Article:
Laini is also currently working on an exhibition that will coincide with the Commonwealth Games calendar of cultural events at the Gold Coast City Gallery in 2018. Tentatively titled ‘Fashioning the Body’, the exhibition will both celebrate and investigate the body as a cultural ‘medium’, asking: To what ends will artists and designers use technology to (re)design the human body in the future? Presenting a range of examples that span art, design and popular culture, it is this question that will be addressed in the first of the FASST series of talks for 2016. Browse and download a selection of Laini’s publications here.
Dr Courtney Pedersen is the Head of Visual Arts at QUT and a Senior Lecturer in Art History / Theory. Her research interests include the position of women in art, feminist methods in creative practice-led research, and visual arts pedagogy. She has also been a practicing artist for over 20 years, with her primary training in photography at Prahran College and the VCA. Courtney is currently a co-director of the feminist artist collective LEVEL, and serves on the boards of Eyeline Publishing and Boxcopy Contemporary Art Space in Brisbane. Browse and download a selection of Courtney’s publications here.
While we often think of body modification and a ‘posthuman’ condition as being contemporary phenomena, we can look to the avant-garde art and design of the early twentieth century as predictors of many of our current concerns. In both art and fashion, there was a keen interest in redesigning the body itself as a response to technological and social change. In this talk, Dr Courtney Pedersen invites us to consider the provocations that these practitioners raised and how many of their concerns are still relevant for us today.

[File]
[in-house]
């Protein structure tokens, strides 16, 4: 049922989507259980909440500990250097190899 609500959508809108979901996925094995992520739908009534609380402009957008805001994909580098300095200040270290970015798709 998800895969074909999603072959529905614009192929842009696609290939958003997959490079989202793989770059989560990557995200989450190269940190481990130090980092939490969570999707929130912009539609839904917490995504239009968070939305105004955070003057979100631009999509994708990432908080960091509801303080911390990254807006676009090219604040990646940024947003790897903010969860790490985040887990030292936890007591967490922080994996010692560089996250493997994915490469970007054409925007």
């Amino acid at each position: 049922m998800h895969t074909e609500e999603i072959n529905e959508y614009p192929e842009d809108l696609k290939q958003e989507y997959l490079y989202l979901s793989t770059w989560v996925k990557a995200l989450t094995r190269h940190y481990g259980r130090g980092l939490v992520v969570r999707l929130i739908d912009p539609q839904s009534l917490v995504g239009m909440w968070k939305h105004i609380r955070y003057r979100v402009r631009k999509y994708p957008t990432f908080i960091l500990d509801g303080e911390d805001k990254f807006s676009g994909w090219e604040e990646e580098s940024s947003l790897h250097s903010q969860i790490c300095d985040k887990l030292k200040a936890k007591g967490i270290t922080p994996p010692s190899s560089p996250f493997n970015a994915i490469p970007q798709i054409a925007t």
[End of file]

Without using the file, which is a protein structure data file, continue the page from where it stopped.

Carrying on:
Michelle Xen is a Brisbane based visual/sound artist, musician, and performer. A QCA graduate, Xen continued to complete a Master of Arts in Research within multidisciplinary practice, works in music production, composition and contemporary performance in relationship to her painting and video installation practice.
Michelle’s work synthesises colour, gesture, dynamic, timbre, volume, and field to create emotional and visceral installations, videos, paintings, sounds and songs. Her practice forms relationships between contemporary art practice, pop music and contemporary performance, creating a generative questioning of how we assimilate and balance cultural outputs.